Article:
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Want Africa to grow? Get people and businesses online: Africa expert

There's a big opportunity for African countries to take advantage of the pandemic — if they can get online. "Greater internet connectivity can accelerate growth in tremendous ways," says Eurasia Group's top Africa analyst Amaka Anku. One of them would be formalizing the informal sector, which is very large and hard to tax: "It's much easier if people are paying using digital payments," she explains, but governments also need to do their part by cutting red tape to encourage investment.

Anku weighed in during a Global Stage livestream conversation hosted by GZERO Media in partnership with Microsoft during the 76th UN General Assembly.

Learn more: Should internet be free for everyone? A Global Stage debate

Make internet affordable, but not free for all

Free internet for everyone sounds great, but what's really important is for it to be accessible, says Vickie Robinson, head of Microsoft's Airband Initiative to expand broadband access throughout the developing world. The problem, she explains, is that it costs money to build and maintain networks, so no costs for end users could have unintended consequences. "If you have a framework in which the internet is free for all, do we lose some freedoms? Do we lose innovation? Do we lose the use of the internet as a tool for empowerment?" Instead, Robinson would focus only on giving access to people who really need it and can't afford to be online.
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We'll never fix America's internet without measuring access properly, says FCC chair

Jessica Rosenworcel, acting chair of the US Federal Communications Commission, says mapping the real state of America's broadband access is flawed because a single subscriber in a rural area doesn't mean everyone is online. "You don't have to be a data maven to understand that that likely overstates service," she notes, and underscores the need to develop more accurate systems. "We're never going to manage the problems we don't measure."

Rosenworcel weighed in during a Global Stage livestream conversation hosted by GZERO Media in partnership with Microsoft during the 76th UN General Assembly.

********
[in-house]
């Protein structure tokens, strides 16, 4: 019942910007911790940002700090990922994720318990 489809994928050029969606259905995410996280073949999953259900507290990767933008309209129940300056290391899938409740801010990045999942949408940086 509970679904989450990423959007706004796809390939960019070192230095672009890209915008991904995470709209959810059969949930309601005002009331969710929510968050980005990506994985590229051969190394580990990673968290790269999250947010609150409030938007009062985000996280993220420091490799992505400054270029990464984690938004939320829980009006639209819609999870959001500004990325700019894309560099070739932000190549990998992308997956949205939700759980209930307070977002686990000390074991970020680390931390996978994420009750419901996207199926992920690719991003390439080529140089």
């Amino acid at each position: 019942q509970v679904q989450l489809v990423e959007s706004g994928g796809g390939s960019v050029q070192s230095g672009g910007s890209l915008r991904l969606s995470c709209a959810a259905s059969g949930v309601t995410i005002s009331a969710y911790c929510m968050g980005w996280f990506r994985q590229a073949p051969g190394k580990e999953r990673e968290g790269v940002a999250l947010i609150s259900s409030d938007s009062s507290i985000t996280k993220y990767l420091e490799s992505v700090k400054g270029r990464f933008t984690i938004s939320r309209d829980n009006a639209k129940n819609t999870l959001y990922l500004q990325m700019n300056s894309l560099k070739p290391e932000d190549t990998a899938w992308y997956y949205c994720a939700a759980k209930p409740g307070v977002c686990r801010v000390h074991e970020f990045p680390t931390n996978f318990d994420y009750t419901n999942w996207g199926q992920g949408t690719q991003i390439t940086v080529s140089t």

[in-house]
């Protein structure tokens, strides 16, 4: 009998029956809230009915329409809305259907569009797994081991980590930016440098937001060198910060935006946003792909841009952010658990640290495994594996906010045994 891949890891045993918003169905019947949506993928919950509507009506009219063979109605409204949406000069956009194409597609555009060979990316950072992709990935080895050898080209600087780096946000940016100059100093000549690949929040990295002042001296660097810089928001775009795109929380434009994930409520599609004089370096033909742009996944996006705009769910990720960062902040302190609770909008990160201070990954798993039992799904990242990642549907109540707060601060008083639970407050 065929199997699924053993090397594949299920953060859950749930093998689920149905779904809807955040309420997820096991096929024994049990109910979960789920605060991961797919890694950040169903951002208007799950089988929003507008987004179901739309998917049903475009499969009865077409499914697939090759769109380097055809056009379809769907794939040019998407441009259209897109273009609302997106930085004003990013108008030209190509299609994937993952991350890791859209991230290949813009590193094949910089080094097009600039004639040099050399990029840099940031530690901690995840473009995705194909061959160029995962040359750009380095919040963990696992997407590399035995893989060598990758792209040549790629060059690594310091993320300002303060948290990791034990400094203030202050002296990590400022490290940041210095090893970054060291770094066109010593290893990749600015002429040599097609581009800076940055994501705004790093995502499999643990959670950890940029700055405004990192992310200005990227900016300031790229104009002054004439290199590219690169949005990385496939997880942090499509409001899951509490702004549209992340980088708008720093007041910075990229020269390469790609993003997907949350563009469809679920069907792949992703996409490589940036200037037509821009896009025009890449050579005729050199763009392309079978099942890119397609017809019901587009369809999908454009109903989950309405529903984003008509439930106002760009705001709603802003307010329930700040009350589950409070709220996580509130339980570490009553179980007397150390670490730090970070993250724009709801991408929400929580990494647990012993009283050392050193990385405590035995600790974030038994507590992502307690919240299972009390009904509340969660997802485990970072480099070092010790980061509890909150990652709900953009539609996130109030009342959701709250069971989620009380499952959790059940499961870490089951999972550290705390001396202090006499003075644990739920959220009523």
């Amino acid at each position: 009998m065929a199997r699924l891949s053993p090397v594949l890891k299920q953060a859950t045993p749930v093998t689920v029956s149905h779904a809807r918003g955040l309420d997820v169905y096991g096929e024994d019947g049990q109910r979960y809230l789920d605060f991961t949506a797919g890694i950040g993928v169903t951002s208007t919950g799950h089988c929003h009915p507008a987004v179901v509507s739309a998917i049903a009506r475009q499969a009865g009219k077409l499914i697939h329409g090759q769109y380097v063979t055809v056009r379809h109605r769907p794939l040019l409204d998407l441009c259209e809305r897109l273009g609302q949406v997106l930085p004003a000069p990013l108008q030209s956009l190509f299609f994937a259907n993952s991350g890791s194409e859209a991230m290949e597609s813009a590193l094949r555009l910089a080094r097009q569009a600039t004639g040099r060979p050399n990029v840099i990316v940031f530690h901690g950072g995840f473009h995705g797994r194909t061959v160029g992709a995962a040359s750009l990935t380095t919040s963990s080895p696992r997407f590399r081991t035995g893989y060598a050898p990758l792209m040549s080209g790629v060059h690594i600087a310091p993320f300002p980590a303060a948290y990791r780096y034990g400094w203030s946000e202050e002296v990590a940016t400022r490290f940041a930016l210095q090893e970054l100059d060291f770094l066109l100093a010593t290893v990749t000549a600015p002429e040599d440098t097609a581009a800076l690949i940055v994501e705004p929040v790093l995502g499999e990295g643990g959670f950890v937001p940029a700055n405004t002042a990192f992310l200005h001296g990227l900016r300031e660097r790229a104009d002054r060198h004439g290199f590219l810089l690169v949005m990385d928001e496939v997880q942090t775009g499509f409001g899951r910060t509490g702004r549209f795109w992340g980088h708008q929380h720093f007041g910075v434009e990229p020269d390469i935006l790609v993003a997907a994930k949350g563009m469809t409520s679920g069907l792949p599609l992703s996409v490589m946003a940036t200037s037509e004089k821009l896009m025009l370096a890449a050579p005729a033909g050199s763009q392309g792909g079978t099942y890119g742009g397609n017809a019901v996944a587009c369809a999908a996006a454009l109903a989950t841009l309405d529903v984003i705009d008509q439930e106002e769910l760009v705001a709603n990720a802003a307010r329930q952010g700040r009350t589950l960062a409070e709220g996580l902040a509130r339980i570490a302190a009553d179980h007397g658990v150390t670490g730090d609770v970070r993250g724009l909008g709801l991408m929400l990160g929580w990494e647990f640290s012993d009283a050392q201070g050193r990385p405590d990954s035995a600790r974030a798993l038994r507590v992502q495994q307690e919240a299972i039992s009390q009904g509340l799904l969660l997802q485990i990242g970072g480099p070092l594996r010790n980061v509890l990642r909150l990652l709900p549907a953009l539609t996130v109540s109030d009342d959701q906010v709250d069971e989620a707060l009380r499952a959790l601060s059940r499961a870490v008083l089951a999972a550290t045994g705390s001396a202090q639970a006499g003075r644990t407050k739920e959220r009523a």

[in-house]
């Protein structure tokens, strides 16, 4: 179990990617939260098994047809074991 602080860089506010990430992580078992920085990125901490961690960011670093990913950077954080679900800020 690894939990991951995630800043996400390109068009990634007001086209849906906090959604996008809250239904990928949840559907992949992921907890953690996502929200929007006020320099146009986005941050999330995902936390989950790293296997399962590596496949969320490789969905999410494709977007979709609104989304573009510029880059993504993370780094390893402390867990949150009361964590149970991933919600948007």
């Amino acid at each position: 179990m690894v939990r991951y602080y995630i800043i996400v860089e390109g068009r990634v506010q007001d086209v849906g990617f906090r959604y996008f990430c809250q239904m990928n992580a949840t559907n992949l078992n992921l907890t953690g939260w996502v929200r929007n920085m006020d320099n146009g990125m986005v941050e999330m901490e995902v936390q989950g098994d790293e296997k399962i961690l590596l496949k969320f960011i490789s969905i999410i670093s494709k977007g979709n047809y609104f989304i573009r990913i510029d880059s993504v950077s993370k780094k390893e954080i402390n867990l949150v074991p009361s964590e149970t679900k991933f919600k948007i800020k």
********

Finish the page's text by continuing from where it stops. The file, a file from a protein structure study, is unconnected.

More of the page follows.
Learn more: Should internet be free for everyone? A Global Stage debate

Should internet be free for everyone? A Global Stage debate

Half of the world's population is currently offline, and COVID has further widened the digital gap. Providing more than three billion people with affordable, reliable internet access sounds like a no-brainer, but the devil is in the details. Who'll pay for it, how do we measure success, who should be on board, and what are the potential benefits?

Several experts weighed in during a Global Stage virtual conversation hosted by GZERO Media in partnership with Microsoft during the 76th UN General Assembly, moderated by the UN's Melissa Fleming.


Don't miss our latest event: LIVE on Wednesday Sept 22 11am ET/ 8 am PT:

Unfinished Business: Is the World Really Building Back Better?

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Watch our discussion to decide: should internet access be free?

Access to the internet is a universal right.

Broadband should be free.

Tech companies should foot the bill.

Discuss.

GZERO Media and Microsoft will convene proponents, skeptics, and fence-sitters to debate whether the internet should be free on the next Global Stage event.

Make up your mind in our event September 15th at 11am ET/8am PT.

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Senate's bipartisan $1T infrastructure bill could double US spending

Get insights on the latest news in US politics from Jon Lieber, head of Eurasia Group's coverage of political and policy developments in Washington:

The Senate passed a $1 trillion infrastructure bill this week. What do we know about that?

Infrastructure week is finally here, after many years of fits and starts on pressing a bipartisan infrastructure bill. The Senate moved one out of the chamber this week, as well as making progress on President Biden's $3.5 trillion follow-up spending plan. What's in the infrastructure bill? While it's a whole bunch of money for roads, bridges, tunnels, water projects, broadband deployment, airports, ports, all types of physical infrastructure, and it was done on a bipartisan basis.

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Oct 7 panel on digital inclusion in the workforce

Teaching digital skills could empower the workforce the 21st century needs, especially in the wake of the COVID-19 crisis.

On Wednesday, October 7th at 11a ET/8a PT/4p BST, GZERO Media — in partnership with Microsoft and Eurasia Group — presented a live panel discussion, "Digital Inclusion: Connectivity and Skills for the Next Billion Jobs," about the acceleration of digitalization, the changing workforce, and the need for digital access for all.

The conversation was moderated by Sherrell Dorsey, founder and CEO of The Plug, and our panel included:

  • Kate Behncken, Vice President, Microsoft Philanthropies
  • Lisa Lewin, CEO of General Assembly
  • Parag Mehta, Executive Director and Sr Vice President, Mastercard Center for Inclusive Growth
  • Dominique Hyde, Director External Relations, United Nations High Commissioner for Refugees
  • Rohitesh Dhawan, Managing Director, Energy, Climate & Resources, Eurasia Group
Also featured: a special appearance by Michelle Bachelet, United Nations High Commissioner for Human Rights and former president of Chile.

Sign up to be notified about future GZERO Media events.

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